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The impact of business environment and economic geography on plant-level productivity : an analysis of Indian industry

  • Lall, Somik V.
  • Mengistae, Taye

The authors'analysis of manufacturing plants sampled from India's major industrial centers shows large productivity gaps across cities. The gaps partly reflect differences in agglomeration economies and in market access. However, they are also explained to a greater extent by differences in the degree of labor regulation and in the severity of power shortages. This is an indication that governments can help narrow regional disparities in industrial growth by fostering the"right business environment"in locations where industry might otherwise be held back by powerful forces of economic geography. There is indeed a pattern in the data whereby geographically disadvantaged cities seem to compensate partially for their natural disadvantage by having a better business environment than more geographically advantaged locations.

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Paper provided by The World Bank in its series Policy Research Working Paper Series with number 3664.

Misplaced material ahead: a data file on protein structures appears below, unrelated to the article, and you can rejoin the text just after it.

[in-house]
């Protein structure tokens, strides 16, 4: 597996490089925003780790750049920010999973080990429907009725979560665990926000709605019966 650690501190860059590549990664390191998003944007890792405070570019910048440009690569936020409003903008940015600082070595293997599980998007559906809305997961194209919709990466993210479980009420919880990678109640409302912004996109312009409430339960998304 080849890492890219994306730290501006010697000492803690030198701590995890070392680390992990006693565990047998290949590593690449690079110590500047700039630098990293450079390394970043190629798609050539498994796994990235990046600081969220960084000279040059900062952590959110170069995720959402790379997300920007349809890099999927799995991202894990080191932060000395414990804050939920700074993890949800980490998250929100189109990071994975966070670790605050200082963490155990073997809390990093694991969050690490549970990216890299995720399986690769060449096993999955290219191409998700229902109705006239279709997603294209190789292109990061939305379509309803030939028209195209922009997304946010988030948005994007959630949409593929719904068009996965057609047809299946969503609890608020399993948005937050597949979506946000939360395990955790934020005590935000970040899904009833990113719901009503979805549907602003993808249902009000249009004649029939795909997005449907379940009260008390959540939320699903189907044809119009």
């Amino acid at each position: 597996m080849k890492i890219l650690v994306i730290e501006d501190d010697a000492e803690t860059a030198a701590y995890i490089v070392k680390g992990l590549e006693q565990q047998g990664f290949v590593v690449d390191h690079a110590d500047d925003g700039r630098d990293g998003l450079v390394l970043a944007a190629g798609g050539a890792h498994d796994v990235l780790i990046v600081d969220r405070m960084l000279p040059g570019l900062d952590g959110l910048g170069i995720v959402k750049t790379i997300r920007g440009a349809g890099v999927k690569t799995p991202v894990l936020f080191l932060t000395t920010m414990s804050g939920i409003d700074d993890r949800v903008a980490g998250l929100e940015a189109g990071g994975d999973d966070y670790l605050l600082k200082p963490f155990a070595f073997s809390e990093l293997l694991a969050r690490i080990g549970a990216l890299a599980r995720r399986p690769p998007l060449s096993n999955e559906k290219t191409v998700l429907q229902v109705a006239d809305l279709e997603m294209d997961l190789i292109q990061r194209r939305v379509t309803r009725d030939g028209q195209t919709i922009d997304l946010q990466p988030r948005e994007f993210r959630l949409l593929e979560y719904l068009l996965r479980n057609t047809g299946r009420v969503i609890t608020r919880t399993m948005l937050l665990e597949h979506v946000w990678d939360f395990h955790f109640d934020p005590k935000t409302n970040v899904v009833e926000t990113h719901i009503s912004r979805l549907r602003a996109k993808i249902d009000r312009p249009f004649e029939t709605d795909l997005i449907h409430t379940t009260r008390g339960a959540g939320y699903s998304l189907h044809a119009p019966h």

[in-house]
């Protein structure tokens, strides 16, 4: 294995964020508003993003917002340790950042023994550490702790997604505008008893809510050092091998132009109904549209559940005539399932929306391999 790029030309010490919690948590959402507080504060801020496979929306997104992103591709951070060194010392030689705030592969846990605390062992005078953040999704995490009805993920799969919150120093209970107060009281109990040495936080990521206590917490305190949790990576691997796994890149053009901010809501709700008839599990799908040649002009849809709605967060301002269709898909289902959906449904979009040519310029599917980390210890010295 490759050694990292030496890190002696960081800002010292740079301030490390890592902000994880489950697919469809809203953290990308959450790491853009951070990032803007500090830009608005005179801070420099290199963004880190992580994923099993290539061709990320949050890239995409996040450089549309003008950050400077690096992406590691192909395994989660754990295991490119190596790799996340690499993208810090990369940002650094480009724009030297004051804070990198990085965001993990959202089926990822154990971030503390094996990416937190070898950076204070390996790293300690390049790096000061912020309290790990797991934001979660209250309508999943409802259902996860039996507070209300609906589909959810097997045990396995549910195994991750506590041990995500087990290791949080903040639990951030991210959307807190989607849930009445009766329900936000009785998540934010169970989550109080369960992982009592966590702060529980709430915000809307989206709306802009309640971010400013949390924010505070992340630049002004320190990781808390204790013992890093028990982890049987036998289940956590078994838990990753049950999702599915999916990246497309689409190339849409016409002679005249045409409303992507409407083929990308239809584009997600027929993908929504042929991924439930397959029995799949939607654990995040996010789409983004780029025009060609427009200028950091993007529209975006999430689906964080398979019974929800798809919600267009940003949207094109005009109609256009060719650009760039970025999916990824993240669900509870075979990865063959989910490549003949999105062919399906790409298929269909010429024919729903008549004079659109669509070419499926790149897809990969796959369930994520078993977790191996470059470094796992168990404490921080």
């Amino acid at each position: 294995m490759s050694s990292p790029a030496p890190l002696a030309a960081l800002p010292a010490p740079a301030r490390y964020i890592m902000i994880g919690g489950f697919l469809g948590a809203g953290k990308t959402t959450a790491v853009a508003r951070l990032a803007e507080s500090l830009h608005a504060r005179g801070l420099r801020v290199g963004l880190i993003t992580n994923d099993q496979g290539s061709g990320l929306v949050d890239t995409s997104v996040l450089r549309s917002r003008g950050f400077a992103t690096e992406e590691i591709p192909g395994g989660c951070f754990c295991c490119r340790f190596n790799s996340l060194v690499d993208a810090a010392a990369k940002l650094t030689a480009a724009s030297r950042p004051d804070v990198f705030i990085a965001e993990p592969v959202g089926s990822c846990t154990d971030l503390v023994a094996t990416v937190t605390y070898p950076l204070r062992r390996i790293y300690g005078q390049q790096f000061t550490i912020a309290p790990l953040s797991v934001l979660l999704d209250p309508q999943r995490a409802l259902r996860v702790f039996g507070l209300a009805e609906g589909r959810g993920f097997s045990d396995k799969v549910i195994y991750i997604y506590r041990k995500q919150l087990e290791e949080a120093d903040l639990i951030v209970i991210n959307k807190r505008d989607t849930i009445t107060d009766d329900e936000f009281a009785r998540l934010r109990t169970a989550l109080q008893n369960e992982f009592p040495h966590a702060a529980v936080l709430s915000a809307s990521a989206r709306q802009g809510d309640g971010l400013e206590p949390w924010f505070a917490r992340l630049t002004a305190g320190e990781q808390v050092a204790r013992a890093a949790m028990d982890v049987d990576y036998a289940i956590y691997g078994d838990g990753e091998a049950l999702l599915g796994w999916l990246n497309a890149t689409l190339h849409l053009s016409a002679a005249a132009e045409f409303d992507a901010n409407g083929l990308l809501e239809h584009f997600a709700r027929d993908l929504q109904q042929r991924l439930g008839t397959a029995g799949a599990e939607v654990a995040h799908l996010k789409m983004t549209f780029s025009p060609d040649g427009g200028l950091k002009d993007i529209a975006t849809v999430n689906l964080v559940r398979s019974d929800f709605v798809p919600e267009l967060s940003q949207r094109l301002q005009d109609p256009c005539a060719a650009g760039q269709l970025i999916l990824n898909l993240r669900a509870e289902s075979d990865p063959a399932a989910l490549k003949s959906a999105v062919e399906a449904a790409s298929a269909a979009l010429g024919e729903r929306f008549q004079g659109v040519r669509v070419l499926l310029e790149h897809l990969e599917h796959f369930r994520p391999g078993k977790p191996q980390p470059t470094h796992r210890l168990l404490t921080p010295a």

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Date of creation: 01 Jul 2005
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Handle: RePEc:wbk:wbrwps:3664
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  1. Bastos,Fabiano & Nasir, John, 2004. "Productivity and the investment climate : what matters most?," Policy Research Working Paper Series 3335, The World Bank.
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  8. Masahisa Fujita & Paul Krugman & Anthony J. Venables, 2001. "The Spatial Economy: Cities, Regions, and International Trade," MIT Press Books, The MIT Press, edition 1, volume 1, number 0262561476, June.
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  13. Escribano, Alvaro & Guasch, J. Luis, 2005. "Assessing the impact of the investment climate on productivity using firm-level data : methodology and the cases of Guatemala, Honduras, and Nicaragua," Policy Research Working Paper Series 3621, The World Bank.
  14. Benn Eifert & Alan Gelb & Vijaya Ramachandran, 2005. "Business Environment and Comparative Advantage in Africa: Evidence from the Investment Climate Data," Working Papers 56, Center for Global Development.
  15. James Levinsohn & Amil Petrin, 2003. "Estimating Production Functions Using Inputs to Control for Unobservables," Review of Economic Studies, Oxford University Press, vol. 70(2), pages 317-341.
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